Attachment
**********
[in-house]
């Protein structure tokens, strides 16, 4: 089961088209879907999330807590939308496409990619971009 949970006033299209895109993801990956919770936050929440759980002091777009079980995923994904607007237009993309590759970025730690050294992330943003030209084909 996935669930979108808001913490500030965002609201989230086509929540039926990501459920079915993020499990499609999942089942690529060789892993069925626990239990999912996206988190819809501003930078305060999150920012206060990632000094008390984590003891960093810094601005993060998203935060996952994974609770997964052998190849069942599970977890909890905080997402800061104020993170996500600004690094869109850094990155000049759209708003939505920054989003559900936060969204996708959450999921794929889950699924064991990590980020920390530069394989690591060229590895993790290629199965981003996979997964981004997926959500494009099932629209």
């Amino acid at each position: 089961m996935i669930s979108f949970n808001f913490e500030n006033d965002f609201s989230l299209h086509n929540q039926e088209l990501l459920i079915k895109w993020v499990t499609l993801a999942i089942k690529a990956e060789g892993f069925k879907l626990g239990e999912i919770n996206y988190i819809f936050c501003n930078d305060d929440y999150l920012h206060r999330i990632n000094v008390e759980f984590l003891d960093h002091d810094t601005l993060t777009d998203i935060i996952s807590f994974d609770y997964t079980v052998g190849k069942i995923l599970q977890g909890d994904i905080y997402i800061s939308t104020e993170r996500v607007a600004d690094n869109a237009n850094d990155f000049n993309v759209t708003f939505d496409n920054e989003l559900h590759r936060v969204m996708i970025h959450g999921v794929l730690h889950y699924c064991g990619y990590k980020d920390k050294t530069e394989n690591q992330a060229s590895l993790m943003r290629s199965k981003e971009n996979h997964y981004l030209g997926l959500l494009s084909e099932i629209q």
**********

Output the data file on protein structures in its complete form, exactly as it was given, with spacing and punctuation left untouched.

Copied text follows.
[in-house]
């Protein structure tokens, strides 16, 4: 089961088209879907999330807590939308496409990619971009 949970006033299209895109993801990956919770936050929440759980002091777009079980995923994904607007237009993309590759970025730690050294992330943003030209084909 996935669930979108808001913490500030965002609201989230086509929540039926990501459920079915993020499990499609999942089942690529060789892993069925626990239990999912996206988190819809501003930078305060999150920012206060990632000094008390984590003891960093810094601005993060998203935060996952994974609770997964052998190849069942599970977890909890905080997402800061104020993170996500600004690094869109850094990155000049759209708003939505920054989003559900936060969204996708959450999921794929889950699924064991990590980020920390530069394989690591060229590895993790290629199965981003996979997964981004997926959500494009099932629209």
């Amino acid at each position: 089961m996935i669930s979108f949970n808001f913490e500030n006033d965002f609201s989230l299209h086509n929540q039926e088209l990501l459920i079915k895109w993020v499990t499609l993801a999942i089942k690529a990956e060789g892993f069925k879907l626990g239990e999912i919770n996206y988190i819809f936050c501003n930078d305060d929440y999150l920012h206060r999330i990632n000094v008390e759980f984590l003891d960093h002091d810094t601005l993060t777009d998203i935060i996952s807590f994974d609770y997964t079980v052998g190849k069942i995923l599970q977890g909890d994904i905080y997402i800061s939308t104020e993170r996500v607007a600004d690094n869109a237009n850094d990155f000049n993309v759209t708003f939505d496409n920054e989003l559900h590759r936060v969204m996708i970025h959450g999921v794929l730690h889950y699924c064991g990619y990590k980020d920390k050294t530069e394989n690591q992330a060229s590895l993790m943003r290629s199965k981003e971009n996979h997964y981004l030209g997926l959500l494009s084909e099932i629209q």